Mapping the Stars: The Girl of Ink and Stars

Isabelle is a young girl which you both love, and despise at the same time because she is portrayed as the hero of the story throughout, but ultimately, she is not. She tries to stay true, but in due course, she endangers the lives of everyone she loves which makes you despise her. In my mind, it is the villain’s daughter that saves Joya for she sacrifices herself to anoint her for her father’s sins, similar to the story of Arinta which is a continuous motif repeated throughout the novel.

 

The book opens you up to a world of mystery and new possibilities in the shape of cartographer, an archaic term for map making by the stars. Isabelle is the daughter, and only surviving family of the last cartographer in Joya, a town bullied by its governor. Her best friend is Lupe, the governor’s daughter who is oblivious to the wrong doings by her father. The build up to the climax is a little slow but when it happens you are thrown into a world which is unknown and you’re left wanting more. You fear for the characters as if they were real people facing these monsters and do not want any of them to die, whilst the stories Isa and her Da tell others feel as though they are real and part of our own history.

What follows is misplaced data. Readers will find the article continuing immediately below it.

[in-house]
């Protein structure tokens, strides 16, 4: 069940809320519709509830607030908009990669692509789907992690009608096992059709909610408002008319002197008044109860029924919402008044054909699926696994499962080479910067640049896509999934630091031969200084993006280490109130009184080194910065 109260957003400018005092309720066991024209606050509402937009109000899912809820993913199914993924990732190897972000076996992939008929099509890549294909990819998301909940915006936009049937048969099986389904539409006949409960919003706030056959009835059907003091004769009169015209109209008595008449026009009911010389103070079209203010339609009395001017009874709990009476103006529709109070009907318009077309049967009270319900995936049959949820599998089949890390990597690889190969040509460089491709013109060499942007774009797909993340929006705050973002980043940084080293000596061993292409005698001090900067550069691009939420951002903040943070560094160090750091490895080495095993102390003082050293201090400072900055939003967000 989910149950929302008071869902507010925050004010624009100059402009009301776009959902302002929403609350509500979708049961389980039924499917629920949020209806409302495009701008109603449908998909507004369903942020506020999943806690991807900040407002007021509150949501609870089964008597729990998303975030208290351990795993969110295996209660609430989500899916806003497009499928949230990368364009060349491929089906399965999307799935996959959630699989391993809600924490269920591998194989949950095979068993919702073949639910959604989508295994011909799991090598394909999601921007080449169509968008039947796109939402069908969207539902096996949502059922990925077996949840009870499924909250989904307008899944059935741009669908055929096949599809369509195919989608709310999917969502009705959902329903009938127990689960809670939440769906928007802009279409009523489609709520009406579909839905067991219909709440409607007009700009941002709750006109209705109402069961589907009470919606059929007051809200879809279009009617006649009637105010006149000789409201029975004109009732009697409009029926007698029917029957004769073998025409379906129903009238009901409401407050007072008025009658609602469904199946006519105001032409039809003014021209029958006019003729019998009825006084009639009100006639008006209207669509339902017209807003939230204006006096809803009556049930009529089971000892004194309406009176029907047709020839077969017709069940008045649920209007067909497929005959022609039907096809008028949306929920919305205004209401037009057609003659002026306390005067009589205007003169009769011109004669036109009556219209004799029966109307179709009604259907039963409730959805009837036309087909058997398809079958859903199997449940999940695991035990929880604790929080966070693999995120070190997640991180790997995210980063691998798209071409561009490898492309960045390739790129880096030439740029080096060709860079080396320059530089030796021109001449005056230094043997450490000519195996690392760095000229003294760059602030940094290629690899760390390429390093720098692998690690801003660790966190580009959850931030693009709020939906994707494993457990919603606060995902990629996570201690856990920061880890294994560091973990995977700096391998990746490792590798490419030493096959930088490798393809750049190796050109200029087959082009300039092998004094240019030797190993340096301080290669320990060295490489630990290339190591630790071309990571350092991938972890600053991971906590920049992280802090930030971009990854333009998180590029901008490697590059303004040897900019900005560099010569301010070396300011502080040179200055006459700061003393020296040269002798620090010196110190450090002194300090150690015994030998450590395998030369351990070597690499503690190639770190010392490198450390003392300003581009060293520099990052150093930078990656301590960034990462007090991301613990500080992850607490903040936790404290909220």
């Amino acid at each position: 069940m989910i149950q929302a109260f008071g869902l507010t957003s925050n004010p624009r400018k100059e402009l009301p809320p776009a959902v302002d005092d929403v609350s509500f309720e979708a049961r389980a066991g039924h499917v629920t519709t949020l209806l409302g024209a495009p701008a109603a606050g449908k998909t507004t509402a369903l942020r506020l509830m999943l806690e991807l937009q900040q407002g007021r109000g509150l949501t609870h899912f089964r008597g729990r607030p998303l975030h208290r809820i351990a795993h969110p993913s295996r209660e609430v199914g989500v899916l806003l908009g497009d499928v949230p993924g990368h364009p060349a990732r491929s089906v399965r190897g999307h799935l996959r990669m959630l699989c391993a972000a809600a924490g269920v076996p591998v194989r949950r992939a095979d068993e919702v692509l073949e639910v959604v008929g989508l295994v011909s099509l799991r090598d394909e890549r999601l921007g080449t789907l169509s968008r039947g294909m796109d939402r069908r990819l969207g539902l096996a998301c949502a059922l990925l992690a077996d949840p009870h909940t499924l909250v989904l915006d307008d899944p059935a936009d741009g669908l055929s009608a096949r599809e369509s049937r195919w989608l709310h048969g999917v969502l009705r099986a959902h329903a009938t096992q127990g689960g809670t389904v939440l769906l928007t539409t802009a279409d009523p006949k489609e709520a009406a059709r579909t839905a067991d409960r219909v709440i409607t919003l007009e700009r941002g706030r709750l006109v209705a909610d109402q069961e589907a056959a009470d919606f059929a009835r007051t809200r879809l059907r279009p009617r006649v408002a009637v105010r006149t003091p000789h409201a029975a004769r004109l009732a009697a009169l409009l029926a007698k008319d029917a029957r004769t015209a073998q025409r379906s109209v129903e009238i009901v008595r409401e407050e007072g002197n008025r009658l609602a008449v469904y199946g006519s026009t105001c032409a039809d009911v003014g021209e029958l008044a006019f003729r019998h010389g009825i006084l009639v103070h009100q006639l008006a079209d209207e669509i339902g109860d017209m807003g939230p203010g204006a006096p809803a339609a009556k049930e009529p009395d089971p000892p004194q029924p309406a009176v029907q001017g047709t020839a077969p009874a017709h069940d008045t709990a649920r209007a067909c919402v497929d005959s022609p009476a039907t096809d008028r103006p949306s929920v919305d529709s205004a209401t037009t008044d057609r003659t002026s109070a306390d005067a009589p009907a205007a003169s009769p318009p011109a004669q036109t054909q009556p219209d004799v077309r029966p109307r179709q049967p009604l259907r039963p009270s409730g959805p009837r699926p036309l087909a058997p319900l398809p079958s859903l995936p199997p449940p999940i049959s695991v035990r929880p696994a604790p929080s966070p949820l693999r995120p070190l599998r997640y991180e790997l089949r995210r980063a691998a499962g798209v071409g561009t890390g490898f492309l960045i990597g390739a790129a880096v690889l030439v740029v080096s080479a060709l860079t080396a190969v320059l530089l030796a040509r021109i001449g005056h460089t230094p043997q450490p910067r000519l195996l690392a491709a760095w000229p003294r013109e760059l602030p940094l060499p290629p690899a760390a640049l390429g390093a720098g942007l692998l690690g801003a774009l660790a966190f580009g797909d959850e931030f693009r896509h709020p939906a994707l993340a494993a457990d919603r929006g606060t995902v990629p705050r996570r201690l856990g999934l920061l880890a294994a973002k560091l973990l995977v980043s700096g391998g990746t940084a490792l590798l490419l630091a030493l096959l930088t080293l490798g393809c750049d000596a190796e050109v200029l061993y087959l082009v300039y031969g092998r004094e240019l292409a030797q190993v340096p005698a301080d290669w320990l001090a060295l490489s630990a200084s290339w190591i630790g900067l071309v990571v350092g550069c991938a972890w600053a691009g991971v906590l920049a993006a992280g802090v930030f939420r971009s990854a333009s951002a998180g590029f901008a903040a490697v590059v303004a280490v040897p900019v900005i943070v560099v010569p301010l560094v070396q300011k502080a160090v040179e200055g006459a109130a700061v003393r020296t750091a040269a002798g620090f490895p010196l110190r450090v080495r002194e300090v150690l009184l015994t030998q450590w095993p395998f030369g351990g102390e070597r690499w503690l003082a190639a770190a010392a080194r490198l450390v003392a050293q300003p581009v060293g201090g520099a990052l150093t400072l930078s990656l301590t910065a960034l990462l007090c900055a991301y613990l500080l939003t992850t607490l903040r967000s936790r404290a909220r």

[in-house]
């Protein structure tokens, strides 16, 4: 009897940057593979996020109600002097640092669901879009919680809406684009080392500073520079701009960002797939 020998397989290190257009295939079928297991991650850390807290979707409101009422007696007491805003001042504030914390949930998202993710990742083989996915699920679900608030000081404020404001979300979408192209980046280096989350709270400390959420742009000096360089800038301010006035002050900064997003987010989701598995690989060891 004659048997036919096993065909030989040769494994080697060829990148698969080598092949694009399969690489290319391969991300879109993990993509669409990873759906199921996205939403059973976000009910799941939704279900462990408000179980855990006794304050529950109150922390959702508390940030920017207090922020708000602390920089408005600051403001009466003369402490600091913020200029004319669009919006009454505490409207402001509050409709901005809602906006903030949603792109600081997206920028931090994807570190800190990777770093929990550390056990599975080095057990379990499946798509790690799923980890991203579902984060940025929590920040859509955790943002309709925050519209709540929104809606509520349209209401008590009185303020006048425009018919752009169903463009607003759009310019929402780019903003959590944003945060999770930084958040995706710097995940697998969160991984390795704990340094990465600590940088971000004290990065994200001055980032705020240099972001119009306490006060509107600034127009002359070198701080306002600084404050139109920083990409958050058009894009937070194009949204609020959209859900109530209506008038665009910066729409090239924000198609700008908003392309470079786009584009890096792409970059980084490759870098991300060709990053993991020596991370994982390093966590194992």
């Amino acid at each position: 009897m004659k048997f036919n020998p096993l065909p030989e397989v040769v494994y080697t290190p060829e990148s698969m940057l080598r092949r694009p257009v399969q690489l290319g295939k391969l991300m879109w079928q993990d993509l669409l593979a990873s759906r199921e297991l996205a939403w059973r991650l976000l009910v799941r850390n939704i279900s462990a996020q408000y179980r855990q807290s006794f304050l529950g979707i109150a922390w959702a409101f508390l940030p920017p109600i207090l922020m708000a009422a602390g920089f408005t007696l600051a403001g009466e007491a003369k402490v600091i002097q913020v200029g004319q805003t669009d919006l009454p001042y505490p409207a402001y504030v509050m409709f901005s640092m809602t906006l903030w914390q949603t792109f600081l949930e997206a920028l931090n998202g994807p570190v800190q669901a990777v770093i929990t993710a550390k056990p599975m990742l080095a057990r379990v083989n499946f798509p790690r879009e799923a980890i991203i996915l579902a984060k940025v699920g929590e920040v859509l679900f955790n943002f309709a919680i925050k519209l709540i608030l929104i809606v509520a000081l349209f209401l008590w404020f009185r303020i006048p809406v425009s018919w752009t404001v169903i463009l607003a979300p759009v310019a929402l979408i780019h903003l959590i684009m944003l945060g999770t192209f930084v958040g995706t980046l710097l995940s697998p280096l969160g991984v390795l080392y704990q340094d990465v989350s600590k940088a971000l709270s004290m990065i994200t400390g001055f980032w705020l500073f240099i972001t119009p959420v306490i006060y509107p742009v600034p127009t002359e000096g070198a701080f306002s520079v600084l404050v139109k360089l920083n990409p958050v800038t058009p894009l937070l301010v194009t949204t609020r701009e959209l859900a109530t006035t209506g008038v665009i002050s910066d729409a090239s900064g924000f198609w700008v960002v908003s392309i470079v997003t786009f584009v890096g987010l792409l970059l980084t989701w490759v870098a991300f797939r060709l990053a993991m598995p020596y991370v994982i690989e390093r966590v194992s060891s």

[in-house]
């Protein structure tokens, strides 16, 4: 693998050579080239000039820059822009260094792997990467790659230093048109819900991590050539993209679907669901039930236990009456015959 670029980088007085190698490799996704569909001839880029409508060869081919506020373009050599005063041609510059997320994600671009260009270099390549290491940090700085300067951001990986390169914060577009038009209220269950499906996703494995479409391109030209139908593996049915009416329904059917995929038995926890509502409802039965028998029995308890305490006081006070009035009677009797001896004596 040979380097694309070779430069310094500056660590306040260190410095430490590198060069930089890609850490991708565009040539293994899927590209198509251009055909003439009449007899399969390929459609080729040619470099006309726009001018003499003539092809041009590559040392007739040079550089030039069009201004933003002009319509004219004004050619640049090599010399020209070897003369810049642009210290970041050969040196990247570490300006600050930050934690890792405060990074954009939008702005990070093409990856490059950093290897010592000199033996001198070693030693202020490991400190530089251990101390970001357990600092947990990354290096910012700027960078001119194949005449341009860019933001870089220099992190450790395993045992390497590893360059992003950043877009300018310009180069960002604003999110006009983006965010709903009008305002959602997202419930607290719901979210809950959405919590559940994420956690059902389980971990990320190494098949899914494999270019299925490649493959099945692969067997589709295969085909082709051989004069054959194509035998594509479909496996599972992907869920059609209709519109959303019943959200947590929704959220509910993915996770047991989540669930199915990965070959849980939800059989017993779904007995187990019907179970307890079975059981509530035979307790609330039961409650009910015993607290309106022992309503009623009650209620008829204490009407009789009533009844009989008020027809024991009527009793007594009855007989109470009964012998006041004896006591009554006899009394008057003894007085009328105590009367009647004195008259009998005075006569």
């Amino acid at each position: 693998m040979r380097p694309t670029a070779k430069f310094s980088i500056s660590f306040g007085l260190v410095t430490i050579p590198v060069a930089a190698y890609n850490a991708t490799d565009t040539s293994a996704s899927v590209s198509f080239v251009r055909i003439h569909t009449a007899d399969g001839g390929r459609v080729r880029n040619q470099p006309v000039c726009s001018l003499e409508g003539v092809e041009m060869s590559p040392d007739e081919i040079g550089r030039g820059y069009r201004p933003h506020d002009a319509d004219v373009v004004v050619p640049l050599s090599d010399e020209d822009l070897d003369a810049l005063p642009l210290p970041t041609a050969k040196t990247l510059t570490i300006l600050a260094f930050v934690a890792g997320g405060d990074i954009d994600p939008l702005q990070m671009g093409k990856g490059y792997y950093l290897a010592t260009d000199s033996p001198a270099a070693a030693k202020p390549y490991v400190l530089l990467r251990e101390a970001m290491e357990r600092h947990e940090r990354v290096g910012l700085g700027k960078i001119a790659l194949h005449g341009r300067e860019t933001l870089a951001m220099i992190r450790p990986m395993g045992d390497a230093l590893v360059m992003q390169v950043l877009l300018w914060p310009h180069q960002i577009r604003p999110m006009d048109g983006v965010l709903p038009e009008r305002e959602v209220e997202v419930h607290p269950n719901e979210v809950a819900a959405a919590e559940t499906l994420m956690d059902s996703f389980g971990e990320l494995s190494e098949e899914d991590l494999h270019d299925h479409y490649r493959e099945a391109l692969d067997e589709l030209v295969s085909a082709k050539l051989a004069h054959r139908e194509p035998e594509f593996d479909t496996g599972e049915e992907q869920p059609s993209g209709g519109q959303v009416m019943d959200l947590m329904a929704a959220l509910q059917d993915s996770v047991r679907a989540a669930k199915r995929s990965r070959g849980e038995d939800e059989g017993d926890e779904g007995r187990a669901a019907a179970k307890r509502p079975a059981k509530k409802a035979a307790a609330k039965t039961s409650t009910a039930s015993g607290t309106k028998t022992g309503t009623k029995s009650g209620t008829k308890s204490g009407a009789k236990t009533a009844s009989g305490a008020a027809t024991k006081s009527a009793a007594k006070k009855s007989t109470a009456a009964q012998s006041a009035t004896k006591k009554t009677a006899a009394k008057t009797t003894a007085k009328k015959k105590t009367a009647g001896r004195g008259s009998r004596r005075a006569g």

Whilst I feel this book is directed to teenagers, I believe that it could be enjoyed by all ages, especially young adults because it has the childhood feel packed with action and adventure that young adults and adults alike can enjoy.

 

Kiran Millwood Hargrave’s first novel is a great debut to her writing career and I cannot wait to read more of her work.

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